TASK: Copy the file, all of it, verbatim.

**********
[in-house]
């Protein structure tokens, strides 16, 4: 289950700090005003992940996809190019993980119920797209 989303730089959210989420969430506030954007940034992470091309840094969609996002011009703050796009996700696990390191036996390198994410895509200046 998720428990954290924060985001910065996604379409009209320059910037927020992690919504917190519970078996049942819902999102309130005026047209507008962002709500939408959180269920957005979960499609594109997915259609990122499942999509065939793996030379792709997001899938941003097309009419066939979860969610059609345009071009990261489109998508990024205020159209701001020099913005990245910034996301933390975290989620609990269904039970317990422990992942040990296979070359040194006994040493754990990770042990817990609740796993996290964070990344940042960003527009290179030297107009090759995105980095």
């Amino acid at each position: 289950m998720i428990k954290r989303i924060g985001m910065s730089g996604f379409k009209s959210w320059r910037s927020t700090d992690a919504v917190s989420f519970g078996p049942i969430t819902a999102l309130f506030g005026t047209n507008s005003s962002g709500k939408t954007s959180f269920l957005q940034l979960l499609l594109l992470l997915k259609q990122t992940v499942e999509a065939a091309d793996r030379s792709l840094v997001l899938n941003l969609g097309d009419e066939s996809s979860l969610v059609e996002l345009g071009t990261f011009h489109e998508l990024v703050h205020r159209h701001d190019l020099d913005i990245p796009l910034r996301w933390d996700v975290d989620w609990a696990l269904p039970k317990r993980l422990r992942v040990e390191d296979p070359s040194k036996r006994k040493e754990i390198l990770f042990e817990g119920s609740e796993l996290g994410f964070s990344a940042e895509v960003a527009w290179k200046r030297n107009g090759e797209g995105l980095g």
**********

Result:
[in-house]
């Protein structure tokens, strides 16, 4: 289950700090005003992940996809190019993980119920797209 989303730089959210989420969430506030954007940034992470091309840094969609996002011009703050796009996700696990390191036996390198994410895509200046 998720428990954290924060985001910065996604379409009209320059910037927020992690919504917190519970078996049942819902999102309130005026047209507008962002709500939408959180269920957005979960499609594109997915259609990122499942999509065939793996030379792709997001899938941003097309009419066939979860969610059609345009071009990261489109998508990024205020159209701001020099913005990245910034996301933390975290989620609990269904039970317990422990992942040990296979070359040194006994040493754990990770042990817990609740796993996290964070990344940042960003527009290179030297107009090759995105980095």
């Amino acid at each position: 289950m998720i428990k954290r989303i924060g985001m910065s730089g996604f379409k009209s959210w320059r910037s927020t700090d992690a919504v917190s989420f519970g078996p049942i969430t819902a999102l309130f506030g005026t047209n507008s005003s962002g709500k939408t954007s959180f269920l957005q940034l979960l499609l594109l992470l997915k259609q990122t992940v499942e999509a065939a091309d793996r030379s792709l840094v997001l899938n941003l969609g097309d009419e066939s996809s979860l969610v059609e996002l345009g071009t990261f011009h489109e998508l990024v703050h205020r159209h701001d190019l020099d913005i990245p796009l910034r996301w933390d996700v975290d989620w609990a696990l269904p039970k317990r993980l422990r992942v040990e390191d296979p070359s040194k036996r006994k040493e754990i390198l990770f042990e817990g119920s609740e796993l996290g994410f964070s990344a940042e895509v960003a527009w290179k200046r030297n107009g090759e797209g995105l980095g």